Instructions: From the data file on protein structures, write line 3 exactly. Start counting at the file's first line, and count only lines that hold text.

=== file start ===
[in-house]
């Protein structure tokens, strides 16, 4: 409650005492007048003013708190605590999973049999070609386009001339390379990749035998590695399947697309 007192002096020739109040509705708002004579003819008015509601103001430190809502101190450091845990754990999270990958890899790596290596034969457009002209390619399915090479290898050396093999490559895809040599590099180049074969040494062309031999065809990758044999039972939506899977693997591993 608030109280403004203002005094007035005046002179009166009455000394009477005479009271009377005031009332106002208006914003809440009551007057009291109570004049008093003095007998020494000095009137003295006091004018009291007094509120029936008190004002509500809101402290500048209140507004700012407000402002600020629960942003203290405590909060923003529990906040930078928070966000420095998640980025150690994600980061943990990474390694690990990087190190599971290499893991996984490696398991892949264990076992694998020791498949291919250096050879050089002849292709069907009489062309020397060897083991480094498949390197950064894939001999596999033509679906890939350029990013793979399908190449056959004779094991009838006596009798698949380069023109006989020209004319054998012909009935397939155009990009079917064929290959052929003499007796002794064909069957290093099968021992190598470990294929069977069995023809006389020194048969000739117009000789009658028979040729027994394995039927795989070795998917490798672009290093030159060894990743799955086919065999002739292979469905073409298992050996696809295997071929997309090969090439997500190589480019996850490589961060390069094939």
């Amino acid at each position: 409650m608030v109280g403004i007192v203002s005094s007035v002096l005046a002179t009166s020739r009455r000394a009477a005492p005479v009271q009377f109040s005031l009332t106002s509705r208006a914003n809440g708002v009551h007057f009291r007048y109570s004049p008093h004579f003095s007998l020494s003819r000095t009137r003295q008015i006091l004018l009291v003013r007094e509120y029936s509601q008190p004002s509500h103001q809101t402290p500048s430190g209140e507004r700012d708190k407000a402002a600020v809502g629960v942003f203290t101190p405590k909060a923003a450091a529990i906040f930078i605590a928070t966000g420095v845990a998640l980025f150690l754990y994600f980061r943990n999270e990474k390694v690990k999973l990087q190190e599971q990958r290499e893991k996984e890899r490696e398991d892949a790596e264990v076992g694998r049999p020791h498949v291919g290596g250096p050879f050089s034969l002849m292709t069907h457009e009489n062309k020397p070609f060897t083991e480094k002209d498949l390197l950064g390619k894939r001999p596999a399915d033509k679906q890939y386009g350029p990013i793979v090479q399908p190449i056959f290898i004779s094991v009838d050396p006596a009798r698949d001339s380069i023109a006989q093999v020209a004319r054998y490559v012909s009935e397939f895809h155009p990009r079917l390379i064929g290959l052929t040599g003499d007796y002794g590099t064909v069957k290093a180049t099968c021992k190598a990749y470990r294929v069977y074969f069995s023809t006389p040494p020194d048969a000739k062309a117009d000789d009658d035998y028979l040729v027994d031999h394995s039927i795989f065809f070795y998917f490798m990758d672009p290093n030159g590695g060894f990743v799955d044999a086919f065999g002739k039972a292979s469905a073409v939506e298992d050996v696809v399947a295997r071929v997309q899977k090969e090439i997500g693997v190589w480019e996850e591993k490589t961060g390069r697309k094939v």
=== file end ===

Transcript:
């Amino acid at each position: 409650m608030v109280g403004i007192v203002s005094s007035v002096l005046a002179t009166s020739r009455r000394a009477a005492p005479v009271q009377f109040s005031l009332t106002s509705r208006a914003n809440g708002v009551h007057f009291r007048y109570s004049p008093h004579f003095s007998l020494s003819r000095t009137r003295q008015i006091l004018l009291v003013r007094e509120y029936s509601q008190p004002s509500h103001q809101t402290p500048s430190g209140e507004r700012d708190k407000a402002a600020v809502g629960v942003f203290t101190p405590k909060a923003a450091a529990i906040f930078i605590a928070t966000g420095v845990a998640l980025f150690l754990y994600f980061r943990n999270e990474k390694v690990k999973l990087q190190e599971q990958r290499e893991k996984e890899r490696e398991d892949a790596e264990v076992g694998r049999p020791h498949v291919g290596g250096p050879f050089s034969l002849m292709t069907h457009e009489n062309k020397p070609f060897t083991e480094k002209d498949l390197l950064g390619k894939r001999p596999a399915d033509k679906q890939y386009g350029p990013i793979v090479q399908p190449i056959f290898i004779s094991v009838d050396p006596a009798r698949d001339s380069i023109a006989q093999v020209a004319r054998y490559v012909s009935e397939f895809h155009p990009r079917l390379i064929g290959l052929t040599g003499d007796y002794g590099t064909v069957k290093a180049t099968c021992k190598a990749y470990r294929v069977y074969f069995s023809t006389p040494p020194d048969a000739k062309a117009d000789d009658d035998y028979l040729v027994d031999h394995s039927i795989f065809f070795y998917f490798m990758d672009p290093n030159g590695g060894f990743v799955d044999a086919f065999g002739k039972a292979s469905a073409v939506e298992d050996v696809v399947a295997r071929v997309q899977k090969e090439i997500g693997v190589w480019e996850e591993k490589t961060g390069r697309k094939v």